I drove to the grocery store in my sports car… to buy eggs for breakfast. I just got back in town, and there are no eggs at home. There is nothing at home. I was out of the city the whole of last week to spend time with my family, and my niece. Most importantly my niece.
There’s nothing at my best friend’s house – that’s the place I’ve for the past few years, of all the 5 houses which have for the temporary seasons belonged to me, gotten to call home. A different story for a different and much brighter day. Today is not a bright day.
I walked into the grocery store, and I got eggs. I got sausages, and I got chicken hearts. I got custard, and I got milk – all the little things that make up the ins and outs of my day-to-day life.
I was listening to Hannah Montana’s “Wherever I go” and I nearly broke down in the grocery store.
I was walking around in one of my favorite pairs of 120s, a pair of skinny jeans I just bought, and my favorite blue scarf. There’s a Pierre Cardin watch on my wrist – a gift from the most precious human to me. All the little details that have made up my life in Malawi’s biggest city – a lovely city we get to call Lilongwe.
I got to the counter, and pulled out my black card. I didn’t care for what the bill was; and it just hit me in that moment, that I was privileged enough to create my dream life in this city. The moment took me back to a time like this, five years ago, when one of my closest friends, Bernadette, had to take me grocery shopping. She paid for everything, because I could not afford much at the moment.
5 years ago, in early January of 2017, I moved to Lilongwe. I had just completed my undergraduate studies, and I told my parents I was moving to a city 220kms away. My parents, as always, were supportive, and liberating.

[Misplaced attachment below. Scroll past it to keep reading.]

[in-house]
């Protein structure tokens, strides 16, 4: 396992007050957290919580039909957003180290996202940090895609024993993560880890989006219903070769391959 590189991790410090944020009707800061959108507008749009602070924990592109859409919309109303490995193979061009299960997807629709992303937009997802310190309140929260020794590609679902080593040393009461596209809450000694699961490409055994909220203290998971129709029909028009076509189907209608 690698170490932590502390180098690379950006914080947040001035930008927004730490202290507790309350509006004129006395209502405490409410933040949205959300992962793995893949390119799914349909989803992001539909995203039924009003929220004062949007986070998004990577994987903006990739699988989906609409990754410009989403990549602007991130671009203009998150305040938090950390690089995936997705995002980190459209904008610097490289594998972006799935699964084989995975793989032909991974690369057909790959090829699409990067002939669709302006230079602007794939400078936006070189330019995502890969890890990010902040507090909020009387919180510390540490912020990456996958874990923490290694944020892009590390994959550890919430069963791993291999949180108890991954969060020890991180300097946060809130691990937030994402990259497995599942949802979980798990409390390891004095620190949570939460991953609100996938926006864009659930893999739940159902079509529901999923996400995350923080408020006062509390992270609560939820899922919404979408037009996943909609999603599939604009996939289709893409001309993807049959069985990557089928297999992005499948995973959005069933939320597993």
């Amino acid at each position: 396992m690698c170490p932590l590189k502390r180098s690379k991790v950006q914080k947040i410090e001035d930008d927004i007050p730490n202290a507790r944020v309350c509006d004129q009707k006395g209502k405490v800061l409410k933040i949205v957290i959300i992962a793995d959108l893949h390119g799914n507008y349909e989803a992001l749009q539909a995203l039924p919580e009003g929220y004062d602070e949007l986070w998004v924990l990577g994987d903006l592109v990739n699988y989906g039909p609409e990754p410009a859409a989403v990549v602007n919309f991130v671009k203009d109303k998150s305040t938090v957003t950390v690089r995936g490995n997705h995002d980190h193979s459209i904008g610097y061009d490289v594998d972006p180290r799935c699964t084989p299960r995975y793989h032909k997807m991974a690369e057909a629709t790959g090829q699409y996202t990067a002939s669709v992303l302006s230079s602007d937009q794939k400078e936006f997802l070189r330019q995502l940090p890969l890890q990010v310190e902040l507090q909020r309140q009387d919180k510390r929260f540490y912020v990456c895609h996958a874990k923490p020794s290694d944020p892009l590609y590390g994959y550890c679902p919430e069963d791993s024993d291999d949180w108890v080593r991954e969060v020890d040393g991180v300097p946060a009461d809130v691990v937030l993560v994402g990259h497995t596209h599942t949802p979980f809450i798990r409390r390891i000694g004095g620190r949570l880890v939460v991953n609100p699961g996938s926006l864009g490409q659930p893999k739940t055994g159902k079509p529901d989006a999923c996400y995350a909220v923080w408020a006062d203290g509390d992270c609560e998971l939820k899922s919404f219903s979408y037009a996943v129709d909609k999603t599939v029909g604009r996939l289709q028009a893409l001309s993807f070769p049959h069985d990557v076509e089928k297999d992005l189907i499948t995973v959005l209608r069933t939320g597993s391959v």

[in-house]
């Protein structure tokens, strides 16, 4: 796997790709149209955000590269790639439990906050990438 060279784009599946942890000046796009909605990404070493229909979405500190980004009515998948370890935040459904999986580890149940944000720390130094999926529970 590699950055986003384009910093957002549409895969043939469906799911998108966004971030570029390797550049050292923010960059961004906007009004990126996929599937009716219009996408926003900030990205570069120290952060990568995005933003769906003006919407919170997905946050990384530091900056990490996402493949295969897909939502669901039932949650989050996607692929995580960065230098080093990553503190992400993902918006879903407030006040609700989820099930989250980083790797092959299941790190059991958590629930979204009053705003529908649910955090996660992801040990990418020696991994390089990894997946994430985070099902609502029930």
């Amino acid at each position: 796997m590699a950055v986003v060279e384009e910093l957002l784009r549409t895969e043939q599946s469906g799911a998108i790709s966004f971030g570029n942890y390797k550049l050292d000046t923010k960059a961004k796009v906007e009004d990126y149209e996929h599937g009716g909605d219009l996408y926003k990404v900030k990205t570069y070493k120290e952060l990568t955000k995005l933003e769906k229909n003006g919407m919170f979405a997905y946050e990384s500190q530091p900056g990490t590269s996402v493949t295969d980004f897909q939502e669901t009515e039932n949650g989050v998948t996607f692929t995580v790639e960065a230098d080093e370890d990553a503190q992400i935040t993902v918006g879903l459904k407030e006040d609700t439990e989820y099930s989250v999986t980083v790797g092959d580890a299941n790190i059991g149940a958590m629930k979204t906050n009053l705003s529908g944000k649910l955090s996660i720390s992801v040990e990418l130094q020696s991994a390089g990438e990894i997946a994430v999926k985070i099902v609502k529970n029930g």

My parents – the best parents a girl can ask for, drove me to Lilongwe, and dropped me off in my small and shared apartment. They bought me a 3/4 bed, 4 plastic chairs, and a wooden table. They bought me a two-plate stove, and my mother gave me 3 pots from one of her sets to start my new life.
My mother later sent me some money to buy a refrigerator; and brick by brick, I built a life I’ve for a while now been happy to call my own.
We recently relocated my NGO’s office, and it just hit me how expansive my ‘little’ life has become. There’s so much weight, both physically and figuratively, to carry around. I had so many dreams, and in many ways, life’s awarded me the chance to live them. On most days, I get to think how I have lived the true ‘Lilongwe dream’.
From living in Area 47, to living in some of the most elite neighborhoods. From driving my dad’s hand-me-down old BMW (which would break down at every chance) to driving my own (and stellar, might I add) sports car. From living in a shared 2-bedroom apartment, to living in some of the biggest houses in the city. From worrying about where I will get money for my next water bill, to eating out nearly every day and never caring about the cost.
All the little things that make Lilongwe living – from dating my first love, to dating an expat. From working for a startup, to running my own NGO and Digital Solutions company, and now being an expat myself. From being called an academic on one day, to being (condescendingly) called a socialite on the next day. From being absolutely broke in one moment, to absolutely balling in the next. These have all been many parts of my lived experience. I am grateful for each of them.
I wrote my first book in this city. I had my first job in this city. I found true love in this city. I found healing in this city. I established my companies in this city. I made friends for a lifetime in this city.
My Ntha Foundation team surprised me with cake as a way to say farewell today, and it brought me to tears. I am reminded I have lived, and I have lived well in this city.
I am sitting at one of my favorite restaurants, writing this, for mostly me, and maybe you, too. I have cried several times today, and I know I will cry several more times in the days ahead.
As I move to the biggest city in world (I will share very soon, allow me to process and share as slowly as I need to); I am deeply grateful for all the love you’ve given me, and all the chances and second chances life has awarded me. I’m deeply grateful for you, and any way you have supported me along this journey. You’ve been a part of me, and I’ll be holding you in my heart wherever I go.